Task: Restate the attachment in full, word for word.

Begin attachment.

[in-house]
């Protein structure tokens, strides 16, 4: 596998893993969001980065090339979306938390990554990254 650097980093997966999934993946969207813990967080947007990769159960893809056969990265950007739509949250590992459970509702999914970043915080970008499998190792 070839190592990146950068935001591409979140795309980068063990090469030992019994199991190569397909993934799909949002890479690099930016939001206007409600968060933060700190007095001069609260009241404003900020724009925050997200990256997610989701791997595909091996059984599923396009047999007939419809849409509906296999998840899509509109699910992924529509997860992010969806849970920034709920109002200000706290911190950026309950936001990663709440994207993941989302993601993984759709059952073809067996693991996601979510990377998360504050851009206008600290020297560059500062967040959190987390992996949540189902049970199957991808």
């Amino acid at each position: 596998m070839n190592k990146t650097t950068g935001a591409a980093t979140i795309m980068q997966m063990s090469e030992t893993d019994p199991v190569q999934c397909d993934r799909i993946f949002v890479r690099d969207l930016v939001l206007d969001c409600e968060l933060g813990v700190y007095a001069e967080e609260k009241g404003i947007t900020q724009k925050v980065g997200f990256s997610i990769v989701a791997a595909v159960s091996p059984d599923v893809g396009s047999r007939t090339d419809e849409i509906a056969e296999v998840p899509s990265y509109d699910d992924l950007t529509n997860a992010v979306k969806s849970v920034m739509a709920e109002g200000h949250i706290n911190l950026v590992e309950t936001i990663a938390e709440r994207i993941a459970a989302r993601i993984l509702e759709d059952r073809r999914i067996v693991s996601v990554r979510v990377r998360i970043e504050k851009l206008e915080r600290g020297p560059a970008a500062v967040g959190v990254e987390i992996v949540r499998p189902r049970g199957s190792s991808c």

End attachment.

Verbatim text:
[in-house]
């Protein structure tokens, strides 16, 4: 596998893993969001980065090339979306938390990554990254 650097980093997966999934993946969207813990967080947007990769159960893809056969990265950007739509949250590992459970509702999914970043915080970008499998190792 070839190592990146950068935001591409979140795309980068063990090469030992019994199991190569397909993934799909949002890479690099930016939001206007409600968060933060700190007095001069609260009241404003900020724009925050997200990256997610989701791997595909091996059984599923396009047999007939419809849409509906296999998840899509509109699910992924529509997860992010969806849970920034709920109002200000706290911190950026309950936001990663709440994207993941989302993601993984759709059952073809067996693991996601979510990377998360504050851009206008600290020297560059500062967040959190987390992996949540189902049970199957991808």
């Amino acid at each position: 596998m070839n190592k990146t650097t950068g935001a591409a980093t979140i795309m980068q997966m063990s090469e030992t893993d019994p199991v190569q999934c397909d993934r799909i993946f949002v890479r690099d969207l930016v939001l206007d969001c409600e968060l933060g813990v700190y007095a001069e967080e609260k009241g404003i947007t900020q724009k925050v980065g997200f990256s997610i990769v989701a791997a595909v159960s091996p059984d599923v893809g396009s047999r007939t090339d419809e849409i509906a056969e296999v998840p899509s990265y509109d699910d992924l950007t529509n997860a992010v979306k969806s849970v920034m739509a709920e109002g200000h949250i706290n911190l950026v590992e309950t936001i990663a938390e709440r994207i993941a459970a989302r993601i993984l509702e759709d059952r073809r999914i067996v693991s996601v990554r979510v990377r998360i970043e504050k851009l206008e915080r600290g020297p560059a970008a500062v967040g959190v990254e987390i992996v949540r499998p189902r049970g199957s190792s991808c």